Chargers QB Phillip Rivers probably didn’t sleep well after the game and that’s on account of the nightmare that is LB Devin Bush. On the Chargers second possession, Bush scooped up an errant backwards pass by Rivers and cashed in the touchdown to get the scoring started. On the very next series, he intercepted Rivers after a DL Tyson Alualu deflection at the line of scrimmage. Seven straight James Conner touches later, and it’s 14-0. Bush has so far admirably filled the glaring hole left by Ryan Shazier, who must be proud of the rookie’s incredible debut to date.
Collectively, the rest of the defense continues to look dominant. LB T.J. Watt is a man possessed—the tenacity he brings every play is exciting to watch. The defensive backs also did an exceptional job keeping LA pass catchers in check most of the game. CB Cam Sutton made a nice over-the-shoulder interception to seal the win late, and the continuous double teams on the aforementioned Allen forced Rivers to telegraph his throws for much of the evening.
Where things continue to remain murky are on the other side of the ball. The much-anticipated debut of QB Devlin “Duck” Hodges was about as good as one could have reasonably hoped for from an undrafted rookie. Credit once again to OC Randy Fichtner for not trying to force Hodges to step in and be a gunslinger. The offense was balanced, efficient, and finally got some push up front for Conner and rookie Bennie Snell. Hodges himself has some savvy to his game: his composure in the pocket is solid and he’s not afraid to run. His 21-yard scamper against Baltimore would have been Roethlisberger’s longest run since 2010. His handling of a couple wild snaps from C Maurkice Pouncey was veteran caliber.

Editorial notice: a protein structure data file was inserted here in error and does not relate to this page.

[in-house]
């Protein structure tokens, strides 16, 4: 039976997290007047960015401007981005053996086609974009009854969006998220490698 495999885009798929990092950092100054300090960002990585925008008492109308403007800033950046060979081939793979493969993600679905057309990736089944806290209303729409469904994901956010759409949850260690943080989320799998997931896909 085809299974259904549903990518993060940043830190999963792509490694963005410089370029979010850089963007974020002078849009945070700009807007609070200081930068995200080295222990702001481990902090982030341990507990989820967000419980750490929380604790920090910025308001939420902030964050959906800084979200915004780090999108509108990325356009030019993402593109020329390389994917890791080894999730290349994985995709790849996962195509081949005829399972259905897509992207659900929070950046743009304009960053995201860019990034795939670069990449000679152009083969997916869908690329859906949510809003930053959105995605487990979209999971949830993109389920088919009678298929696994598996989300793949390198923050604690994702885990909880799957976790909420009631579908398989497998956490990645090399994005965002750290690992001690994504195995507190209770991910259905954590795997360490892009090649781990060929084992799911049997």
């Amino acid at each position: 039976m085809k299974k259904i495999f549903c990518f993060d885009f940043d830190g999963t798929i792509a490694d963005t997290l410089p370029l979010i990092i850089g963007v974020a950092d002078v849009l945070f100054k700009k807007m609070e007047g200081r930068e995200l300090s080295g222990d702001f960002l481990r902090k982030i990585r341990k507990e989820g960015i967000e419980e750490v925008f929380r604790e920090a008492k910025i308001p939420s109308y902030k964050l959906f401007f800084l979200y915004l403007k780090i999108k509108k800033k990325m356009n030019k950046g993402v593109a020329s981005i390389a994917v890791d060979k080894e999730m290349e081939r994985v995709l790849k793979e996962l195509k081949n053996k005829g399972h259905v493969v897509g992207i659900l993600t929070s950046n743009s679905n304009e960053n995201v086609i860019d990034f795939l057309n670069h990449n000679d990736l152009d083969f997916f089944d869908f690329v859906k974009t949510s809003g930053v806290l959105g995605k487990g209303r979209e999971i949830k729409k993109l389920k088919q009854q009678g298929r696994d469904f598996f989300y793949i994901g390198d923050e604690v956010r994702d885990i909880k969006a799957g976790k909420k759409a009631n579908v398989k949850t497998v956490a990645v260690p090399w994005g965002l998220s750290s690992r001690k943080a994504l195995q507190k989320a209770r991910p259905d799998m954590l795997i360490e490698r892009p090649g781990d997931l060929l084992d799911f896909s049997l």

While Hodges has a leg up on Rudolph in duck calling, the offense still looks similarly limited. No surprises here—Fichtner is simply limiting the opportunities Hodges has to turn the ball over. The couple times Hodges did try deep, he badly under-threw Smith-Schuster and was also picked off in the fourth quarter.
It will be infinitely easier said than done, but this offense must find a way to score more points. It’s not every week the defense is going to spot 14 points and shut out the opponent for three quarters. Pittsburgh has a couple weeks to get healthy before a Monday night bout with the dumpster-fire Dolphins (0 – 5). This is not a game to overlook—whether it’s Rudolph or Hodges under center, neither is likely capable of putting up 40+ points on Miami like the Ravens and Patriots have already. The loss of DE Stephon Tuitt for the year to a pectoral injury won’t make things any easier, either.